Gaming performance

Destiny 2 running on the Corsair Xeneon 32.Jacob Roach / Digital Trends

The Xeneon 32 hits all of the marks for gaming performance. The 144Hz refresh rate is ideal for many gamers, it really works with FreeSync and G-Sync for variable refresh rate, and a dedicated gaming mode could make response times as fast as possible. With standard dynamic range, the Xeneon is an excellent gaming monitor.

I played Destiny 2, a little bit of Resident Evil 2, and Monster Hunter Rise. All three looked great, but I used to be consistently reminded of the 4K resolution with an RTX 3070. Remember, 4K continues to be demanding in 2022, so be certain that you have got among the finest graphics cards in your PC if you must pick up Corsair’s latest display.

The limited dimming zones and washed-out black levels just didn’t do it for HDR gaming.

Response times and variable refresh rate were solid, but I rarely switched to HDR to play games. The limited dimming zones and washed-out black levels just didn’t do it, even in Destiny 2. Worse, the quantum dot layer isn’t at its best in games with HDR turned on. Turning off HDR and switching to the Game preset ends in far more vibrant colours and a lift in contrast.

I loved gaming on the Xeneon with HDR turned off. Quantum dot does a lot for the colour that you simply’ll forget HDR is even an option, frankly. Good HDR would boost that have further, though. I might’ve liked to see more dimming zones, or possibly even higher contrast with a VA panel, especially given the value Corsair is asking.


The Xeneon 32 isn’t too expensive, however it is available in at $100 greater than its most direct competitor — the MSI Optix MPG 32. I believe each the MSI and Corsair monitors are using the identical panel, as they each offer a 32-inch 4K screen with a 144Hz refresh rate, they usually each use quantum dot to boost the colours. At $1,000, the Xeneon isn’t too expensive, however it’s on the sting.

I’ll should see what the monitor actually sells for when it hits the market. At some points, the competing MSI monitor sold for around $1,400. Right away, $100 separates the 2 monitors. Depending on sales and demand, though, I imagine they’ll find yourself selling around the identical price, give or take $50.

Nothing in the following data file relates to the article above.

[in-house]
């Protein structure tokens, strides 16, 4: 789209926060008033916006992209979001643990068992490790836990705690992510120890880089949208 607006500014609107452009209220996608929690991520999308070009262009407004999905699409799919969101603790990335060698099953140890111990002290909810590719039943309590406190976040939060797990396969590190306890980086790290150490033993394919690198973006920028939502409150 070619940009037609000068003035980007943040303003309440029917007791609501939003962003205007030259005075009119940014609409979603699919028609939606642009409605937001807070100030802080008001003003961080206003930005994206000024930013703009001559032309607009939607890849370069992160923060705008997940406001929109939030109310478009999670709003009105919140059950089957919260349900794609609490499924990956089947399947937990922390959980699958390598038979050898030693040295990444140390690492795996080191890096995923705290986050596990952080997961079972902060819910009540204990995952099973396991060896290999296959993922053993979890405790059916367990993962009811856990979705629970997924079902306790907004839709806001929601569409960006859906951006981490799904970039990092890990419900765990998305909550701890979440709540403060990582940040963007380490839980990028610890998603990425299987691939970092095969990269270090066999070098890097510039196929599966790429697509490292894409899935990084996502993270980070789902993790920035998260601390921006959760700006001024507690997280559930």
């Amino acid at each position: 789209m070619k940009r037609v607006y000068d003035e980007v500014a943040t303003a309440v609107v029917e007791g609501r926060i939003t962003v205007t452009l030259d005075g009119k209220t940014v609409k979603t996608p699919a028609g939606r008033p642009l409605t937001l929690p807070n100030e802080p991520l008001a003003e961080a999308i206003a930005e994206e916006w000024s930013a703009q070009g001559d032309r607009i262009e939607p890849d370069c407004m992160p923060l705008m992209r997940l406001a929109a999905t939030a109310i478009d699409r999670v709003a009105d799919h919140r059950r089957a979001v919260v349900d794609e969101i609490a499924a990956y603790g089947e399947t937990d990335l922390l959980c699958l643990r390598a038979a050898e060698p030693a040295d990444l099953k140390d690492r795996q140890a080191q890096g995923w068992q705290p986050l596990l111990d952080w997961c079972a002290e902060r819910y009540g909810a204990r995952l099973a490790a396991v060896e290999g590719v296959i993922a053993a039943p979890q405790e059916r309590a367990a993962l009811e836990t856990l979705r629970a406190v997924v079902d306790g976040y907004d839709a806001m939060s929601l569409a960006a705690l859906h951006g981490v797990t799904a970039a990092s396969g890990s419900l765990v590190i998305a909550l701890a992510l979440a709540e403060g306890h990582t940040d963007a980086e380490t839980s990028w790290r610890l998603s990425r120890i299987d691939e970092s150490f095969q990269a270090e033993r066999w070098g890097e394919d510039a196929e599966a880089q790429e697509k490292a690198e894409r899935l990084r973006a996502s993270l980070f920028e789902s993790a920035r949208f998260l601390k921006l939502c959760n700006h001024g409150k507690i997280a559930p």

While iCue integration is a reason to spend the more money, when you’re only concerned about specs, you possibly can save big. The Gigabyte M32U, for instance, can also be a 32-inch 4K display with a 144Hz refresh rate, and it often sells for $750 or less. It doesn’t have pretty much as good of HDR performance, but frankly, the Xeneon isn’t jaw-dropping within the HDR department either.

Our take

The Xeneon 32 stands out with quality of life features like iCue and excellent color resulting from the quantum dot layer. As displays like Sony’s InZone M9 and Alienware’s 34 QD-OLED develop into available though, the value is a bit high for what Corsair is offering. Gamers will love the boosted color, but when you’re after HDR, there are higher options for around the identical price.

Are there any alternatives?

Yes. Probably the most direct competitor is the MSI MPG 32 QD, which also has a 32-inch screen with a quantum dot layer. For those who don’t mind changing sizes, Sony’s InZone M9 and Alienware’s 34 QD-OLED are great alternatives that supply higher overall image quality and much better HDR performance.

How long will it last?

IPS panels will last for years at full brightness, so you possibly can expect a decade or more of use out of the Xeneon 32 before you could upgrade.

Do you have to buy it?

Yes, assuming the value will come down. Right away, MSI’s offering is cheaper while matching the Xeneon 32 point-for-point. In the event that they find yourself selling for around the identical price, Corsair’s monitor continues to be a greater option resulting from its iCue integration.